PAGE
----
Now, speaking personally, I think in pictures, not numbers. So, I need to see a graph of the numbers, if I am going to work out what the numbers are telling me. Here is such a graph, for the tabled data, on the basis that it may help you, too.

Graph of the Importabce Score data.

Looking at this picture, it is immediately obvious that the wine-consumers of the USA and Australia do not differ much. Indeed, this is confirmed by my statistical calculation of the Correlation Coefficient = 96.1% similarity of their scores. Indeed, the only noticeable (but still small) differences between these two countries are for: Recommendation (USA higher), Variety (USA higher), Brand (USA higher), and Pairing (USA higher).

On the other hand, Italy is in quite a different ball-park. This is also confirmed by the Correlation Coefficients = 71.1% similarity with the USA and 65.7% similarity with Australia. Note that these similarities are not small (ie. they are greater than two-thirds). However, Food Pairing and Region of Origin are shown as massively more important for Italians, while Sustainability is also more important (shame on you Americans and Australians!). Price, on the other hand, is less important for Italians (you need to pay for the good stuff!).

Interestingly, Italians are apparently quite similar to Americans in terms of preference for Grape Variety, and also for Packaging Format. Not unexpectedly, all three countries place Taste as their No. 1 criterion.

Anyway, you can read Liz Thach’s own take on the data in the article linked above. These data have also been discussed (by Hannah Staab) in: 6 major differences between how Italians and Americans buy wine.

My basic question, though, is why is there no mention of what often seems to me to be the most obvious criterion: Value for money. Given two wines of equal quality, the obvious one to choose is the cheaper one; and given two wines of equal price, the one to choose is the wine of better quality. Quality is often measured using some sort of score provided by a wine commentator / critic, or also from wine-drinkers at some community site (or, these days, even from some sort of bot: Wine recommenders are no longer people). Indeed, a value-for-money method is the one that I use most often myself (see my post: Calculating value for money wines) — I care about the other wine characteristics, of course, but I am prepared to try a lot of different wines when it comes to taste.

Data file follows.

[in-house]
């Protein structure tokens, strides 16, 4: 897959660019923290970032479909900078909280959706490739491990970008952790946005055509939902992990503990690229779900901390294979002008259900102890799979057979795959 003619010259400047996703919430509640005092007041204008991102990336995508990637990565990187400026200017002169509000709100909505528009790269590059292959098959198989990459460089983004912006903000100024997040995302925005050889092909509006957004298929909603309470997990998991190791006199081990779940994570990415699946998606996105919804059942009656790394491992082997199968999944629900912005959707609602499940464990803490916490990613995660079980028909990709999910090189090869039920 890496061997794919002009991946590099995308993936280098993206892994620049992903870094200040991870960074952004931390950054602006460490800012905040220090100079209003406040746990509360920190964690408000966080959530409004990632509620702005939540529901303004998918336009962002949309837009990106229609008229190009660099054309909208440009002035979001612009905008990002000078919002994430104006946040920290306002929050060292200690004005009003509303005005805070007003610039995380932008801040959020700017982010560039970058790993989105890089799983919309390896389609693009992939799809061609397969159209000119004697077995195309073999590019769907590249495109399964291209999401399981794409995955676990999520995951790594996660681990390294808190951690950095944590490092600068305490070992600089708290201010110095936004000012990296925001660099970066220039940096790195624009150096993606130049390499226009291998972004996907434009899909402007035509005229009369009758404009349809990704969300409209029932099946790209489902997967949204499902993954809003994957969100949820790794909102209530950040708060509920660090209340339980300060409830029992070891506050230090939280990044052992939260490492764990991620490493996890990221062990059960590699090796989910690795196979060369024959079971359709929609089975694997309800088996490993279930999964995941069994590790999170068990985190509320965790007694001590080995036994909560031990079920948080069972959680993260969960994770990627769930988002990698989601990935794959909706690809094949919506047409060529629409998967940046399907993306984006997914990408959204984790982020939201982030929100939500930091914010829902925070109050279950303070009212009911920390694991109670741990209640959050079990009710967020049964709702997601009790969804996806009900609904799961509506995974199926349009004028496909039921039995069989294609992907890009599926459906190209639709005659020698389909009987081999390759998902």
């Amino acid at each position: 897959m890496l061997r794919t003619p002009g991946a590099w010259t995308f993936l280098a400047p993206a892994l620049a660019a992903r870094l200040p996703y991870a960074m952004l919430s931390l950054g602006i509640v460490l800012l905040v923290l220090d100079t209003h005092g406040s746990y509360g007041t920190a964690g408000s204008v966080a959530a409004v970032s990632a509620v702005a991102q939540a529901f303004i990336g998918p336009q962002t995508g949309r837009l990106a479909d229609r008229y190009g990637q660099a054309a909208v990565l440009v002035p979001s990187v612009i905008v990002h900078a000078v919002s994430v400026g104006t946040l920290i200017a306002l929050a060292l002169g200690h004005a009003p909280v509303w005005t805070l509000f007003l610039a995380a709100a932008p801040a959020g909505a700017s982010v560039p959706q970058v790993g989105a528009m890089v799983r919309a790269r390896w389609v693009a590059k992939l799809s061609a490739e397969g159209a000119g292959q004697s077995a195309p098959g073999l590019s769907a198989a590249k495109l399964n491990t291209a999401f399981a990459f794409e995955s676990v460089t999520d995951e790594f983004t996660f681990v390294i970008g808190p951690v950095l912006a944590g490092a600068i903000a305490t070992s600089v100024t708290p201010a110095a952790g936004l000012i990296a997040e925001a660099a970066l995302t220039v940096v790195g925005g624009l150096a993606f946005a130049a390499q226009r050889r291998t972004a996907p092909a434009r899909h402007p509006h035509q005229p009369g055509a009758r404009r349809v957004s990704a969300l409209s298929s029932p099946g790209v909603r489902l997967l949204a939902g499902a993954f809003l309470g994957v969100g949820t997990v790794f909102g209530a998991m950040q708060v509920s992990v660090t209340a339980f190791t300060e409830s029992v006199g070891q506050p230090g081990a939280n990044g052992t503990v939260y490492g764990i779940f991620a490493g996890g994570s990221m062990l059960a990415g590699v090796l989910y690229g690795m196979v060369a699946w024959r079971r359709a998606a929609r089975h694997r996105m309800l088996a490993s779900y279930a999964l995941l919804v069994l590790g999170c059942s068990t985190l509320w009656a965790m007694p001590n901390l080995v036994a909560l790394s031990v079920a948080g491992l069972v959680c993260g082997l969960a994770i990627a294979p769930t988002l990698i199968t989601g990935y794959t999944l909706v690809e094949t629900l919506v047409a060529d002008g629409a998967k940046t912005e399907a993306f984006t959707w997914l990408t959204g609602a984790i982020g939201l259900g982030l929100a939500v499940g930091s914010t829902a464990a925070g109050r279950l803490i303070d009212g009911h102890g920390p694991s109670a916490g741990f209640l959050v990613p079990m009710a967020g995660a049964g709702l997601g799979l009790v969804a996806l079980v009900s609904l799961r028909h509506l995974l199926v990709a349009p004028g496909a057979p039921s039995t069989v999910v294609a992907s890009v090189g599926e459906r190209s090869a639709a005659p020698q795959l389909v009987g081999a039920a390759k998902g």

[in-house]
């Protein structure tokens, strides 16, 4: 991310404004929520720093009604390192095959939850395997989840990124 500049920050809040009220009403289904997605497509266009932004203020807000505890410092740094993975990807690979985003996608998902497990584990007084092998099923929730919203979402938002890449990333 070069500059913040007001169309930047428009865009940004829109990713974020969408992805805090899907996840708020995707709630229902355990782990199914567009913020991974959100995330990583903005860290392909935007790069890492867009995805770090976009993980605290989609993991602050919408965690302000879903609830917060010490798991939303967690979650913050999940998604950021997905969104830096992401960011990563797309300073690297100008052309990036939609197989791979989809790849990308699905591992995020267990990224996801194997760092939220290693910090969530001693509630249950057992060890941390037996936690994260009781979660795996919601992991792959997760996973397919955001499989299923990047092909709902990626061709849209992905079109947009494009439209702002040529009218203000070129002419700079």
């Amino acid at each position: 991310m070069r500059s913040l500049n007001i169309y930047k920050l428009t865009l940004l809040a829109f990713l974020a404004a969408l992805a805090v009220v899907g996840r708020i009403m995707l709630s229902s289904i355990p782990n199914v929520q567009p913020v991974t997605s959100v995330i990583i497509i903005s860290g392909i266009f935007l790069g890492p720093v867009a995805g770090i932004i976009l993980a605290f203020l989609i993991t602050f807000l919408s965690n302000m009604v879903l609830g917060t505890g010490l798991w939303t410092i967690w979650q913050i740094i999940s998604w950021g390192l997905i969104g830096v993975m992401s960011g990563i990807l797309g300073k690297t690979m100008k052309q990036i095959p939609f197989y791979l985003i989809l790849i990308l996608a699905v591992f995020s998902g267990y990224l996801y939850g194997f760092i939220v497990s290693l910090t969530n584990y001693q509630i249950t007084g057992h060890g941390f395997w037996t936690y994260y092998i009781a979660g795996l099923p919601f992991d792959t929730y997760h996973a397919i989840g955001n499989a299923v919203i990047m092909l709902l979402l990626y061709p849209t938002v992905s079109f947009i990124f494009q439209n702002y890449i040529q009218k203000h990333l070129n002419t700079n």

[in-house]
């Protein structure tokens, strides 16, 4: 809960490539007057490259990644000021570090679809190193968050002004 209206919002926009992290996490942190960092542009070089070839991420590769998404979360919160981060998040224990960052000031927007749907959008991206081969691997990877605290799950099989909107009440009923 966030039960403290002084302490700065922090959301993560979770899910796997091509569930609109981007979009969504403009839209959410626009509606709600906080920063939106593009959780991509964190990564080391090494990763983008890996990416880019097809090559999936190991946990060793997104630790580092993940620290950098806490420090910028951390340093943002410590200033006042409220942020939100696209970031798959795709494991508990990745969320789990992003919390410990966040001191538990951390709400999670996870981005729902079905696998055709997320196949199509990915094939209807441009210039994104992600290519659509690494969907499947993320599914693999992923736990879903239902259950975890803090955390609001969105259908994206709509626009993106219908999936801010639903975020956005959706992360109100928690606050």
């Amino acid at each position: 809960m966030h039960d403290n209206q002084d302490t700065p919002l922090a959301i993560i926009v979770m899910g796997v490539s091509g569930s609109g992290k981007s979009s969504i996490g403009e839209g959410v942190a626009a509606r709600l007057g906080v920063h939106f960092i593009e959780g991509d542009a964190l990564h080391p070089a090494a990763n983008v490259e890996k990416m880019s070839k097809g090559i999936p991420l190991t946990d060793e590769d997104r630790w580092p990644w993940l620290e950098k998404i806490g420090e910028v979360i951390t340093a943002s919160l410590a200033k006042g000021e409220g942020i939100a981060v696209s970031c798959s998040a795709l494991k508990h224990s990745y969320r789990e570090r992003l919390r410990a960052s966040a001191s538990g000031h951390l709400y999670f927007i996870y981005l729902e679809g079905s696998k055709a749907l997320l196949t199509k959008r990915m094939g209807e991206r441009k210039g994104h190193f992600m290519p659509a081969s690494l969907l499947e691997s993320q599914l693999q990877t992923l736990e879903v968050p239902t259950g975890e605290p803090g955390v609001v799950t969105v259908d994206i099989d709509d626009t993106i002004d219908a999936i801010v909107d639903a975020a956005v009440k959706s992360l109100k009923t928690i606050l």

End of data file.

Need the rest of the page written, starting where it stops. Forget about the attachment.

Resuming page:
There is also apparently no mention of Alcohol Content; but that, as a criterion, is a topic for another post.

* The actual methodology of calculation is described in the published article cited above.

Monday, September 4, 2023

Previously, it was thought better to feed babies wine rather than water!

 Seriously — that title is not click–bait. I will lead up to an explanation of it at the end of this post about some aspects of wine and health.

Humans have been interested in wine for several thousand years, because of the distinct effect that alcohol has on their bodies (see my recent post: The effects of alcohol on the human body). However, as with all bodily effects, we all know perfectly well that there are negative effects on those bodies as well as the desired ones. Nevertheless, what those negative and positive effects have been considered to be has changed over the centuries. Summaries of some of these ideas are the subject of this post.

Wine party

A recent summary of some of the current ideas is provided by: The truth about booze: How alcohol really affects your body, from first flush of happiness to hangover hell. This title gives you the general idea about the good and the bad effects.

The extent to which the negative effects can appear is known to be affected by how much alcohol you normally consume — we build up a resistance, the more we regularly drink. A recent research summary (Holding your liquor: Comparison of alcohol-induced psychomotor impairment with and without Alcohol Use Disorder) says this: